Wednesday, September 16, 2020

Hurricane Laura Created Rare Bird Sightings

Magnificent Frigatebirds provided rare bird sightings far inland from the Gulf Coast, including Michigan, Ontario, Indiana, Illinois, Missouri, and Oklahoma in the aftermath of Hurricane Laura (photo by Paul Konrad).

Too often, hurricanes create terrible weather emergencies, but their effects on birds has long been a point of interest for some birders because the storms blow coastal and pelagic species into inland regions where they would otherwise never appear. Affected birds may include species of terns, storm petrels, frigatebirds, Brown Pelicans, gulls, and more. On August 27th the powerful Hurricane Laura hit the coast of west-central Louisiana and eastern Texas, and by the next day, birders were documenting a variety of rare bird sightings in areas affected by the hurricane.

Reports from south-central Louisiana on the day of landfall indicated that Laura was indeed affecting birds, and birders at inland locations including Baton Rouge and Lafayette found several individuals of tern species – Sandwich, Royal, and Sooty Terns – and a few Magnificent Frigatebirds. The ensuing storm continued north over Arkansas before bending east across southeast Missouri to southern Illinois, Indiana, and Ohio. As the storm weakened, birders across Arkansas, Missouri, Tennessee, Illinois, Indiana, Ohio, and Kentucky mobilized on Friday and Saturday and found some impressive off-course species.

Tennessee birders were perhaps the most fortunate in finding rare birds. On Friday August 28, birders at Reelfoot Lake in northwest Tennessee found up to 3 Sooty Terns. Nearby, a Sooty Tern seen flying along the Mississippi River over both Tennessee and Missouri waters, providing a second state record of the species for Missouri. At Pickwick Lake in south-central Tennessee, birders hit gold, finding up to 3 Sooty Terns, a Royal Tern, and a Band-rumped Storm Petrel.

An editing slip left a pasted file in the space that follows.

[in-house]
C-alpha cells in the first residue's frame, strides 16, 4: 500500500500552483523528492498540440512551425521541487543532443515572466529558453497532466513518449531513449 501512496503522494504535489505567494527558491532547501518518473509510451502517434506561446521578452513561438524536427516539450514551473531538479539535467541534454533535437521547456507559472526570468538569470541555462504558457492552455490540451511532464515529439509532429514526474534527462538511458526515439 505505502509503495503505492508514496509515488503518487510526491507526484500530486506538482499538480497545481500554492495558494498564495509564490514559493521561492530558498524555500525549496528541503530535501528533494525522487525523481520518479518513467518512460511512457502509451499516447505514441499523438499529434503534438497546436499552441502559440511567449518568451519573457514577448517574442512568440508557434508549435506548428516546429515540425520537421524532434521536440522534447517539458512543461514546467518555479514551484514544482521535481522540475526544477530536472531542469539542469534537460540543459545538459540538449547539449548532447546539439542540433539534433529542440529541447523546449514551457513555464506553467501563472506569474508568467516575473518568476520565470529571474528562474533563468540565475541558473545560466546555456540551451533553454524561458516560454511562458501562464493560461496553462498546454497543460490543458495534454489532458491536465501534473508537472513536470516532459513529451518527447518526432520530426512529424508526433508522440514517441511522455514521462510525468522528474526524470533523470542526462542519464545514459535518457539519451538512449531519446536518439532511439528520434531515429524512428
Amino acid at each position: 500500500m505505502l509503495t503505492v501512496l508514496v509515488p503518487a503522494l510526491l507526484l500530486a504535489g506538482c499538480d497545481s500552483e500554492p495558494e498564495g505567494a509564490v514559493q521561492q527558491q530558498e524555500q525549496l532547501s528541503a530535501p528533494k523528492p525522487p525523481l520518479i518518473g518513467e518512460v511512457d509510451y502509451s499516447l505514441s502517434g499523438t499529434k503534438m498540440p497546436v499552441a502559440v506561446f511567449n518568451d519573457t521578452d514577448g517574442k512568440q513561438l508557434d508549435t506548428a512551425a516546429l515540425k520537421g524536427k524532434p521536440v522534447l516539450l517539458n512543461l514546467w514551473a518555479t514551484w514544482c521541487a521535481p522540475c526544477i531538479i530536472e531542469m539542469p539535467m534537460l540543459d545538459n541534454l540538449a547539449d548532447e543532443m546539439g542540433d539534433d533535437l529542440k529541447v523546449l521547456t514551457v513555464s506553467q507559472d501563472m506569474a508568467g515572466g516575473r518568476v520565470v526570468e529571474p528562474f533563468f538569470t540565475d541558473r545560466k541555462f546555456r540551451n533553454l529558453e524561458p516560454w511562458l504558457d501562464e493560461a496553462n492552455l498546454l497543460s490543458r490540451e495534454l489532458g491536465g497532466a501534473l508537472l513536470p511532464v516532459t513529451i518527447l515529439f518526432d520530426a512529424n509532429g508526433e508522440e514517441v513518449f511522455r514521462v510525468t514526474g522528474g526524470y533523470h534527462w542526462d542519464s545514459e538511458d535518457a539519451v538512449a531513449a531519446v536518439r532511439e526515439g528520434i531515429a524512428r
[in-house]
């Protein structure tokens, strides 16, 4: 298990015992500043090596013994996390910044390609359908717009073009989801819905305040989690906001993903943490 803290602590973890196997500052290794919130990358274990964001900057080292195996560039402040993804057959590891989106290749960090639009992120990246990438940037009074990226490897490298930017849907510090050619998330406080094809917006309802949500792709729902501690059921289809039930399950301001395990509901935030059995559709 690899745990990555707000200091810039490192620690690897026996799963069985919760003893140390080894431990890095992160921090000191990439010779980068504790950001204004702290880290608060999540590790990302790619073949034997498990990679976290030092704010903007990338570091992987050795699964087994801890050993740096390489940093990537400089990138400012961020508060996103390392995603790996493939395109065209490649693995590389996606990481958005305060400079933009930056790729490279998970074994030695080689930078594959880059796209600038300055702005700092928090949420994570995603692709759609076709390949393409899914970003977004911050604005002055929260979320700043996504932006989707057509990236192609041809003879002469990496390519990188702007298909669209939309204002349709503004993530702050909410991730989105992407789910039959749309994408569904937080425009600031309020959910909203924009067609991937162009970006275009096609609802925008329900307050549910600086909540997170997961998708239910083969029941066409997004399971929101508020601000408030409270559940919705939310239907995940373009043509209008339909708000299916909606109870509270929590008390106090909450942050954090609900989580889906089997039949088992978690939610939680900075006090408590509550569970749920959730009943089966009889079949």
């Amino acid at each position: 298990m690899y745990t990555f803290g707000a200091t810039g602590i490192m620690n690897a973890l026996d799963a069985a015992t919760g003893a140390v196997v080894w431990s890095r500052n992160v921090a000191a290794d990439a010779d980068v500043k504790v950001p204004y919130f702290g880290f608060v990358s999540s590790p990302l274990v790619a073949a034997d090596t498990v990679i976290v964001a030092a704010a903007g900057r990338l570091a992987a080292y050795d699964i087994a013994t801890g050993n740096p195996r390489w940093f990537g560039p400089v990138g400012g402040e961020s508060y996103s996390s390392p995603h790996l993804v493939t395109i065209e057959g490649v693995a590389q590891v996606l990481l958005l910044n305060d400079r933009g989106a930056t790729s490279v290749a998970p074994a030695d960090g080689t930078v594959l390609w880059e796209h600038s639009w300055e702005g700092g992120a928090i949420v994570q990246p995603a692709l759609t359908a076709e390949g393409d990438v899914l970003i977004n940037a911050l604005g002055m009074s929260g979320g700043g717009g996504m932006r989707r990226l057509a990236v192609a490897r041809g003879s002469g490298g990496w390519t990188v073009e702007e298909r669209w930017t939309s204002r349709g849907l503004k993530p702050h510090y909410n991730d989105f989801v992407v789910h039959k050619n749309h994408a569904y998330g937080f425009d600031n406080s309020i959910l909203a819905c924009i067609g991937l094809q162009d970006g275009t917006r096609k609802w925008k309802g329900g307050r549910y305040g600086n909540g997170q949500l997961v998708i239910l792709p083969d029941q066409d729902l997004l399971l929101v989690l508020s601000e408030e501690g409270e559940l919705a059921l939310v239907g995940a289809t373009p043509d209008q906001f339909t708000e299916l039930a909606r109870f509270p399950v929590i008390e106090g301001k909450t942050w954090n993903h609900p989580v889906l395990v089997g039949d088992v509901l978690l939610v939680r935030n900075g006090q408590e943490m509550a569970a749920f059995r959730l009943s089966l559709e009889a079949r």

Missouri’s second record of a Band-rumped Storm Petrel was found Friday afternoon at Otter Slough in the southeast part of the state. (The state’s first record was found west of St. Louis in September 1950.) While it initially seemed that Indiana didn’t get any pelagic vagrants from the storm, a Band-rumped Storm Petrel was found on Lake Lemon near Bloomington on Sunday August 30.

Days after the storm passed, more off-course birds were still being found: A Magnificent Frigatebird was seen on Monday August 31 over the Mississippi River near Hannibal, Missouri and Quincy, Illinois. Another Magnificent Frigatebird was seen over Lake Michigan about 12 miles north of Michigan City, Indiana the same day. In Oklahoma, yet another displaced frigatebird was found in Tulsa that same day, another Magnificent Frigatebird was seen flying along the north shore of Lake Ontario just east of Toronto on September 1st, and the next day a Magnificent Frigatebird was observed from shore in Saugatuck, Michigan.

Additional probable storm birds were evident across the Midwest, with numerous Laughing Gulls found in the storm’s path. In retrospect, it is interesting to point out that birders in Arkansas and Kentucky were not able to find any major vagrants; and finally, it was noted that many of the off-course birds were detected south of the main area of circulation after the storm turned east.

This interesting and authoritative article was published online as part of the American Birding Association’s feature, Field Ornithology, at